10 Must-Know Facts About the Incandescent Phaseout
recently commissioned a survey from
The Futures Company
, testing the waters for the gradual phaseout of incandescent bulbs, which reached its final stage this month, ending U.S. production of standard 40 and 60 watt bulbs. Of the 1,000 Americans polled, only one in 10 expressed familiarity with their lighting alternatives. The phaseout is a result of the Energy Independence and Security Act, which demands manufacturers improve efficiency in all bulbs they produce. Lutron’s study indicates that 40- and 60-watt bulbs still comprise more than half of all bulbs sold for domestic use. Amid stories of designers stock piling incandescent bulbs to prep for the phaseout are implications that incandescents are being banned (they aren’t, they’re just held to higher energy standards), that CFL alternatives still cast a sickly glow, and that LEDs are prohibitively expensive. Many designers have expressed the concern that energy efficient bulbs don’t work well on a dimmer, and that many standard dimmers were designed for incandescents. Confused? Here are 10 things you need to know about the phaseout:
1. 75 and 100 watt bulbs were phased out in 2012 and 2013, so light bulb manufacturers have long been in the process of developing new lighting alternatives to fill the gap.
2. CFL and LED bulbs have come a long way from their earlier incarnations and are capable of mimicking their incandescent predecessors in both warmth and brightness.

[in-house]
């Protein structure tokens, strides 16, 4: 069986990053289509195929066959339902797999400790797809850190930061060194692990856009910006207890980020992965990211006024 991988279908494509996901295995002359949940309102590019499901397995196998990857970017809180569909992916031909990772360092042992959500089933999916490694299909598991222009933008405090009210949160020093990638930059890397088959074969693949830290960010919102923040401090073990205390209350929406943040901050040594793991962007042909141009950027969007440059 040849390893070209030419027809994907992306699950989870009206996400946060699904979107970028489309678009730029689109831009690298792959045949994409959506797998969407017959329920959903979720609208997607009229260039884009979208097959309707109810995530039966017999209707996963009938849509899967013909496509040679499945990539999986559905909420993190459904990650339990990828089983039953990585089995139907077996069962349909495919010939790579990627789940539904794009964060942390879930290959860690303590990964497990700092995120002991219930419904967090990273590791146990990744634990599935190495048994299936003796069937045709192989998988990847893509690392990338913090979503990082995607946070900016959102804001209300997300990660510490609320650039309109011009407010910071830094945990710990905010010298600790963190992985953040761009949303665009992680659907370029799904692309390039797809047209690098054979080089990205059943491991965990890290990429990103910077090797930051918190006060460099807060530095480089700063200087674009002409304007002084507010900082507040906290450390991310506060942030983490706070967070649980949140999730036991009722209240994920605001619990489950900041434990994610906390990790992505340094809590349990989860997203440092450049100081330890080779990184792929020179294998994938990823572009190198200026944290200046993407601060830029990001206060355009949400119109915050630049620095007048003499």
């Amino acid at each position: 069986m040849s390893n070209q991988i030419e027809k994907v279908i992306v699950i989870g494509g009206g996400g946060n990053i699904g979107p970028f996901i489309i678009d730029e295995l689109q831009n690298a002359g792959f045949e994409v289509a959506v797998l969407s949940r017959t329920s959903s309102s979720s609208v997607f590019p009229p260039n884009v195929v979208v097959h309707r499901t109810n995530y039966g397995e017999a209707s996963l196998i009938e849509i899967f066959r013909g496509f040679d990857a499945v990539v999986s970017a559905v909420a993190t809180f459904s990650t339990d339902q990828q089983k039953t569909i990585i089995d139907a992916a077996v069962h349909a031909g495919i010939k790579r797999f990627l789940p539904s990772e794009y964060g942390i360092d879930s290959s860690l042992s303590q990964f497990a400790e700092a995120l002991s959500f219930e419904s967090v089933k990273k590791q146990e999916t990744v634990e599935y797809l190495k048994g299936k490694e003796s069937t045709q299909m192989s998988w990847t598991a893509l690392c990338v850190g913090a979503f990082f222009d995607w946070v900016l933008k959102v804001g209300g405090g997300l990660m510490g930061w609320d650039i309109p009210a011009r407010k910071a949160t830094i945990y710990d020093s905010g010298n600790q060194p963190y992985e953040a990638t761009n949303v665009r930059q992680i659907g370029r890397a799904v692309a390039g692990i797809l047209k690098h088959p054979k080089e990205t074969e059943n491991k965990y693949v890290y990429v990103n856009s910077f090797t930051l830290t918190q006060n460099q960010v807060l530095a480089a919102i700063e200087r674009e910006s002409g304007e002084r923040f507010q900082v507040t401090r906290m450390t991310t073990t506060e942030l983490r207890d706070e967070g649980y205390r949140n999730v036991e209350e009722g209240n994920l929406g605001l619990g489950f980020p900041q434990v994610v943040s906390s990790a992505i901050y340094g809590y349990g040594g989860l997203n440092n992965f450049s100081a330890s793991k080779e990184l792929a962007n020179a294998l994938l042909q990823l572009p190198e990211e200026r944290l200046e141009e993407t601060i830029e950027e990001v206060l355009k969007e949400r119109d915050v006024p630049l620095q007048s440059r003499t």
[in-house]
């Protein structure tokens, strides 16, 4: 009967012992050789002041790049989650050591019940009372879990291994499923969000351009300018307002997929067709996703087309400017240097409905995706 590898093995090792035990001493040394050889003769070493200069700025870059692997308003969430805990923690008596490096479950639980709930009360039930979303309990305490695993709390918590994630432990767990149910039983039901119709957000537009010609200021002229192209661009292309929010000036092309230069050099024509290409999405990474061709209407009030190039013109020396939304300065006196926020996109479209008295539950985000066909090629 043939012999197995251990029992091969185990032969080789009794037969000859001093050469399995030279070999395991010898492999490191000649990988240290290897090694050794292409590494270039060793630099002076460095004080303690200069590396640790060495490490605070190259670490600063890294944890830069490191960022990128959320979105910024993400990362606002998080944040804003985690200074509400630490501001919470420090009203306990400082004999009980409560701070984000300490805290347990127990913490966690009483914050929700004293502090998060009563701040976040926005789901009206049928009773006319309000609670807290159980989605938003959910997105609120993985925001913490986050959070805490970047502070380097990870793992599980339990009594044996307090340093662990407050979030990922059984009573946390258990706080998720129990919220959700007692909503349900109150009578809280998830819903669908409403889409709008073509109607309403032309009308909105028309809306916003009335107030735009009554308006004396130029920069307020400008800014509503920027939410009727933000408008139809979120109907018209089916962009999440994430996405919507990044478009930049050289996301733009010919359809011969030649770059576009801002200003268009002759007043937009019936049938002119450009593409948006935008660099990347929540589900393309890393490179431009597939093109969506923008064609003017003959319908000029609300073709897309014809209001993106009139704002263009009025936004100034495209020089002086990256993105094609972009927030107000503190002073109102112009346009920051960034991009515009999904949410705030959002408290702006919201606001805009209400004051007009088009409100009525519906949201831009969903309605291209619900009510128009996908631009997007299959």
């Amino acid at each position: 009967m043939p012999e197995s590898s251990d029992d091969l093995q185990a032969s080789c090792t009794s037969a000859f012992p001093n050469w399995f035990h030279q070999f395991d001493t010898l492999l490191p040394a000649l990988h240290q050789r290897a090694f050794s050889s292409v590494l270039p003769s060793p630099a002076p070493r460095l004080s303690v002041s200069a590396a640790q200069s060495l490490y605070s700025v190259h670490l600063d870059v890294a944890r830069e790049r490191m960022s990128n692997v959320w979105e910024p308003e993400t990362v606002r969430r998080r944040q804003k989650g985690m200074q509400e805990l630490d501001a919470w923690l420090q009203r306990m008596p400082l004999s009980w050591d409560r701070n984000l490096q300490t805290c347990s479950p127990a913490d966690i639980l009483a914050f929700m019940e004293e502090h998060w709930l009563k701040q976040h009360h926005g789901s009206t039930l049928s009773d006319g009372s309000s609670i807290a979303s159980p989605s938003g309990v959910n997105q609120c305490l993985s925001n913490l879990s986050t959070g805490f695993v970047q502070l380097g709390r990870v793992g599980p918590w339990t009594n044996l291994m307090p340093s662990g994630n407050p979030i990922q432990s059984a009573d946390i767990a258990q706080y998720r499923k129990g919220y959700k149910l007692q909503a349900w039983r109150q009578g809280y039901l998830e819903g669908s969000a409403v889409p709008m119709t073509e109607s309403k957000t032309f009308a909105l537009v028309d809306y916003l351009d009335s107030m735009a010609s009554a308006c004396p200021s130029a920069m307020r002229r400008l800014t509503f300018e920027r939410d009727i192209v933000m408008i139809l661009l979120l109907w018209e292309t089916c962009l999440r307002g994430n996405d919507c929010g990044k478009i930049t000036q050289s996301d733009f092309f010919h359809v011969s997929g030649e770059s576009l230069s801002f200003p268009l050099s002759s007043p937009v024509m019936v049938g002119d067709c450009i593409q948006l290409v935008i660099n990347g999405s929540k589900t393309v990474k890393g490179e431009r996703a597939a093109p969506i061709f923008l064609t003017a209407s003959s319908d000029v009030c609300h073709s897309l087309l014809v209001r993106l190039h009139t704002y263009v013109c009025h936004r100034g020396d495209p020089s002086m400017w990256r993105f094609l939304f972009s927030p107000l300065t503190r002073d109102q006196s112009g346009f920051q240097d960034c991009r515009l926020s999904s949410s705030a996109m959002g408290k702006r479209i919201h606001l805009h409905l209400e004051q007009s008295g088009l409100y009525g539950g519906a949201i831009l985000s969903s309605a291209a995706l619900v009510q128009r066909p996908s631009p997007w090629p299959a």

3. LED bulbs can last up to 20 years, so they save money in the long run.
4. Philips has recently released several new bulbs heralded to replace the incandescent. The 12-watt EnduraLED and the AmbientLED both work on a dimmer, produce a soft glow similar to incandescent light, consume 20 percent of the energy of an incandescent bulb and can last up to 25 times longer.
5. Philips’ new SlimStyle LED is another heralded replacement for the standard 60-watt bulb. This unique design is shaped a bit like a lollipop and fits within a price point most consumers can appreciate—under $10.
6. Focusing on redesigning the CFL, British design studio Plumen has released a bulb which uses 75 percent less energy than a standard incandescent bulb and, with its unique sculptural design, is now featured in the permanent collections at both MoMA and the Cooper-Hewitt National Design Museum.
7. Designer Jason Byron Teague, principal at Jason Byron Teague, shares insight into which bulbs are best for replacing incandescents: “For softer color lighting where the lamp itself is directly or easily visible, I would recommend a 2700K LED, which is about as bright as a 60-watt incandescent. It is ideal for shaded table lamps, floor lamps, typical frosted glass or shaded pendants and ceiling mounted fixtures.
8. Teague: “With any CFL or LED lamp, check the packaging to make certain it is dimmable. Line voltage halogen lamps will be compatible with any Lutron dimmer. Lutron CL dimmers are ideal for CFL or LED lamps.”
9. Product designers are developing innovative new light sources which incorporate energy efficient alternatives. Increasingly, design shows are revealing an array of LED and CFL embracing lamps and fixtures, and as the 40 and 60 watt light sources become harder to find, more are on the way.
10. New possibilites: Herman Miller’s Leaf lamp allows users not only to dim the light, but to set the mood with either a warm or a cool cast light; an effect which couldn’t have been achieved with an old fashioned incandescent light bulb.